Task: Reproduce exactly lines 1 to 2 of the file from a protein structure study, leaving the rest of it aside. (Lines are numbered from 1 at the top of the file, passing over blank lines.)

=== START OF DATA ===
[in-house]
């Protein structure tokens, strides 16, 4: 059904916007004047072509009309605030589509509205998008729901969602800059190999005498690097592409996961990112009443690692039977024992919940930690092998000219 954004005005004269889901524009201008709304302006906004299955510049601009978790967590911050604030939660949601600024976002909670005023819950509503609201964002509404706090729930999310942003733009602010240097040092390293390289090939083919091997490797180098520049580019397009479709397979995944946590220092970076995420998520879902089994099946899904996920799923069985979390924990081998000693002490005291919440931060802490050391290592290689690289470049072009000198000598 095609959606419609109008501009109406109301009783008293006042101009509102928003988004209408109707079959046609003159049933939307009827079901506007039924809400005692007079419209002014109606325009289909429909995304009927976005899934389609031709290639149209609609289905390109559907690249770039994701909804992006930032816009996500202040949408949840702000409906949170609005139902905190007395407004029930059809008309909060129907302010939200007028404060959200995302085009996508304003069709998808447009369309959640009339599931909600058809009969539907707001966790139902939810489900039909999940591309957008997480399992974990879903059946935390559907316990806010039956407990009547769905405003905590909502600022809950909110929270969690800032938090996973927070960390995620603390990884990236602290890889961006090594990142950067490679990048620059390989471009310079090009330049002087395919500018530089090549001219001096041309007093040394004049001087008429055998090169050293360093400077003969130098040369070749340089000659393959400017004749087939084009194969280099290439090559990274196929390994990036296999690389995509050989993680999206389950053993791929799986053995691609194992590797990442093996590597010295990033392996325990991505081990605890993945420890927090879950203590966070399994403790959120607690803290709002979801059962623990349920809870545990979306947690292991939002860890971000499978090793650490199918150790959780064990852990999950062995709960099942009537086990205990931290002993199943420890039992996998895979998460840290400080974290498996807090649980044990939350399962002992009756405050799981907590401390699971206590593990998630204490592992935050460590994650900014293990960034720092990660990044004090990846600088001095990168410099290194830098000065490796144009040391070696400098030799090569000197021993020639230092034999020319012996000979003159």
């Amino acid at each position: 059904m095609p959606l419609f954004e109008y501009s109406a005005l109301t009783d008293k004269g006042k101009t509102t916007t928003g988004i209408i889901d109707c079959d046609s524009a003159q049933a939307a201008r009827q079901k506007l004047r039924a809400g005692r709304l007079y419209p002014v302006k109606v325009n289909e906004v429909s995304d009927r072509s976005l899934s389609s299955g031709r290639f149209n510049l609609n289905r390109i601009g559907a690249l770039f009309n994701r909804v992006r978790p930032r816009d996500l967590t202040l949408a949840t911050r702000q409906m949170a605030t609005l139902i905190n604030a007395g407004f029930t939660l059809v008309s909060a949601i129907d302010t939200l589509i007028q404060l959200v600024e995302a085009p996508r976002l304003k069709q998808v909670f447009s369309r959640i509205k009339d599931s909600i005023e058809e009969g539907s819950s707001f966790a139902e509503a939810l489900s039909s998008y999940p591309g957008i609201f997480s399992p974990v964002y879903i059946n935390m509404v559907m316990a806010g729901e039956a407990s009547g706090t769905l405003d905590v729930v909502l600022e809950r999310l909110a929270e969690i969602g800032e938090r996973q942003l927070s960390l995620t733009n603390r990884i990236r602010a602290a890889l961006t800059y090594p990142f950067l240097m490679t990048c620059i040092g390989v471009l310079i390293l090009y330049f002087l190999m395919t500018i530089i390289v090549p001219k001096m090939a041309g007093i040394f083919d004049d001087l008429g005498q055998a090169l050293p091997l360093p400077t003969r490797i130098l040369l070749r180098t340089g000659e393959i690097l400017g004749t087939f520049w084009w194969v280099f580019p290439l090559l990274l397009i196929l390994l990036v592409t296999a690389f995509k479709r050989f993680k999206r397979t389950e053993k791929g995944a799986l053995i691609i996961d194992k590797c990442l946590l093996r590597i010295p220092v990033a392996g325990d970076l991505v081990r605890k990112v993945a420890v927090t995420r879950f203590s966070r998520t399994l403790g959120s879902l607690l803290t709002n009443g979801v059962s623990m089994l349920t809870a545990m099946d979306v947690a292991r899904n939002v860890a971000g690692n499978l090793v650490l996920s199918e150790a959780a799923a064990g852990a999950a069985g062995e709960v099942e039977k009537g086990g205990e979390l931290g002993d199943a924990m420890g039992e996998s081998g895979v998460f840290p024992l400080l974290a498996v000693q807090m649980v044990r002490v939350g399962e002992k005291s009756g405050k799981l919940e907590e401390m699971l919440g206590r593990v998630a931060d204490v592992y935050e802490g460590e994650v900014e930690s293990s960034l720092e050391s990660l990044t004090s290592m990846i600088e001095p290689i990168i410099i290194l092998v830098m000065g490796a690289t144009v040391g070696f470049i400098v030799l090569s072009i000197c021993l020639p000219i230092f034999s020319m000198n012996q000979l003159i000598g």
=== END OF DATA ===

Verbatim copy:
[in-house]
């Protein structure tokens, strides 16, 4: 059904916007004047072509009309605030589509509205998008729901969602800059190999005498690097592409996961990112009443690692039977024992919940930690092998000219 954004005005004269889901524009201008709304302006906004299955510049601009978790967590911050604030939660949601600024976002909670005023819950509503609201964002509404706090729930999310942003733009602010240097040092390293390289090939083919091997490797180098520049580019397009479709397979995944946590220092970076995420998520879902089994099946899904996920799923069985979390924990081998000693002490005291919440931060802490050391290592290689690289470049072009000198000598 095609959606419609109008501009109406109301009783008293006042101009509102928003988004209408109707079959046609003159049933939307009827079901506007039924809400005692007079419209002014109606325009289909429909995304009927976005899934389609031709290639149209609609289905390109559907690249770039994701909804992006930032816009996500202040949408949840702000409906949170609005139902905190007395407004029930059809008309909060129907302010939200007028404060959200995302085009996508304003069709998808447009369309959640009339599931909600058809009969539907707001966790139902939810489900039909999940591309957008997480399992974990879903059946935390559907316990806010039956407990009547769905405003905590909502600022809950909110929270969690800032938090996973927070960390995620603390990884990236602290890889961006090594990142950067490679990048620059390989471009310079090009330049002087395919500018530089090549001219001096041309007093040394004049001087008429055998090169050293360093400077003969130098040369070749340089000659393959400017004749087939084009194969280099290439090559990274196929390994990036296999690389995509050989993680999206389950053993791929799986053995691609194992590797990442093996590597010295990033392996325990991505081990605890993945420890927090879950203590966070399994403790959120607690803290709002979801059962623990349920809870545990979306947690292991939002860890971000499978090793650490199918150790959780064990852990999950062995709960099942009537086990205990931290002993199943420890039992996998895979998460840290400080974290498996807090649980044990939350399962002992009756405050799981907590401390699971206590593990998630204490592992935050460590994650900014293990960034720092990660990044004090990846600088001095990168410099290194830098000065490796144009040391070696400098030799090569000197021993020639230092034999020319012996000979003159």